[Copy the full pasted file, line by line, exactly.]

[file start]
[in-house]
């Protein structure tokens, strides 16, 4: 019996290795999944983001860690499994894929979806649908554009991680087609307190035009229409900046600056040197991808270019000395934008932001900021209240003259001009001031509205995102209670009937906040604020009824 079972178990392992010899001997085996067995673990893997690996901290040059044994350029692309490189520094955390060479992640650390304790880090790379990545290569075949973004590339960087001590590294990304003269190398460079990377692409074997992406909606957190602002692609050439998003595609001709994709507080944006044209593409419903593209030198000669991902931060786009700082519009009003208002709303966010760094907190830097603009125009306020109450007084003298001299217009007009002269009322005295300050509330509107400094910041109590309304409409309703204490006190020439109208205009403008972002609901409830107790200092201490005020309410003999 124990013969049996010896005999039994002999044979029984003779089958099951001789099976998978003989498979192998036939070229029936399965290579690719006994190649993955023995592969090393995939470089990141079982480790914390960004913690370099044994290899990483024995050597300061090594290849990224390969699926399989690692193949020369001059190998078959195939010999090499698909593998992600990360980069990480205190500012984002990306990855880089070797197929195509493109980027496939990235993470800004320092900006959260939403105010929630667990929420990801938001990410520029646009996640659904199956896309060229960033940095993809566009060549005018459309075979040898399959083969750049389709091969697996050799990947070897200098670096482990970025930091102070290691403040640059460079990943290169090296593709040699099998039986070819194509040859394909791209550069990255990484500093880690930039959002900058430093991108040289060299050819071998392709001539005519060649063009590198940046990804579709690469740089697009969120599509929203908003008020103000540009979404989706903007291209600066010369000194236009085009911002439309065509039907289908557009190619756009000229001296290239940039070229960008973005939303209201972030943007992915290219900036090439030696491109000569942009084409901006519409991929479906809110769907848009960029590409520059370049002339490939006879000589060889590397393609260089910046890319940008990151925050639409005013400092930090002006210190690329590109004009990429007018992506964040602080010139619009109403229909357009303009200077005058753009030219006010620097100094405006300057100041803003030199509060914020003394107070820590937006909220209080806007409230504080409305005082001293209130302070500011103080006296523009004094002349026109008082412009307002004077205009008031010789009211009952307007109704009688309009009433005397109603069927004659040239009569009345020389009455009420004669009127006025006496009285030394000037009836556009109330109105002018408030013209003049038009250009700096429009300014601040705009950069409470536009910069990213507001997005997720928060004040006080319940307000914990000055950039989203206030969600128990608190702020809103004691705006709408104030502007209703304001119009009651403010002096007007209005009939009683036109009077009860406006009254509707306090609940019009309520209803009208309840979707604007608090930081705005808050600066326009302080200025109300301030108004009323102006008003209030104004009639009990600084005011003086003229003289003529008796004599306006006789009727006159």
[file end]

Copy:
[in-house]
């Protein structure tokens, strides 16, 4: 019996290795999944983001860690499994894929979806649908554009991680087609307190035009229409900046600056040197991808270019000395934008932001900021209240003259001009001031509205995102209670009937906040604020009824 079972178990392992010899001997085996067995673990893997690996901290040059044994350029692309490189520094955390060479992640650390304790880090790379990545290569075949973004590339960087001590590294990304003269190398460079990377692409074997992406909606957190602002692609050439998003595609001709994709507080944006044209593409419903593209030198000669991902931060786009700082519009009003208002709303966010760094907190830097603009125009306020109450007084003298001299217009007009002269009322005295300050509330509107400094910041109590309304409409309703204490006190020439109208205009403008972002609901409830107790200092201490005020309410003999 124990013969049996010896005999039994002999044979029984003779089958099951001789099976998978003989498979192998036939070229029936399965290579690719006994190649993955023995592969090393995939470089990141079982480790914390960004913690370099044994290899990483024995050597300061090594290849990224390969699926399989690692193949020369001059190998078959195939010999090499698909593998992600990360980069990480205190500012984002990306990855880089070797197929195509493109980027496939990235993470800004320092900006959260939403105010929630667990929420990801938001990410520029646009996640659904199956896309060229960033940095993809566009060549005018459309075979040898399959083969750049389709091969697996050799990947070897200098670096482990970025930091102070290691403040640059460079990943290169090296593709040699099998039986070819194509040859394909791209550069990255990484500093880690930039959002900058430093991108040289060299050819071998392709001539005519060649063009590198940046990804579709690469740089697009969120599509929203908003008020103000540009979404989706903007291209600066010369000194236009085009911002439309065509039907289908557009190619756009000229001296290239940039070229960008973005939303209201972030943007992915290219900036090439030696491109000569942009084409901006519409991929479906809110769907848009960029590409520059370049002339490939006879000589060889590397393609260089910046890319940008990151925050639409005013400092930090002006210190690329590109004009990429007018992506964040602080010139619009109403229909357009303009200077005058753009030219006010620097100094405006300057100041803003030199509060914020003394107070820590937006909220209080806007409230504080409305005082001293209130302070500011103080006296523009004094002349026109008082412009307002004077205009008031010789009211009952307007109704009688309009009433005397109603069927004659040239009569009345020389009455009420004669009127006025006496009285030394000037009836556009109330109105002018408030013209003049038009250009700096429009300014601040705009950069409470536009910069990213507001997005997720928060004040006080319940307000914990000055950039989203206030969600128990608190702020809103004691705006709408104030502007209703304001119009009651403010002096007007209005009939009683036109009077009860406006009254509707306090609940019009309520209803009208309840979707604007608090930081705005808050600066326009302080200025109300301030108004009323102006008003209030104004009639009990600084005011003086003229003289003529008796004599306006006789009727006159």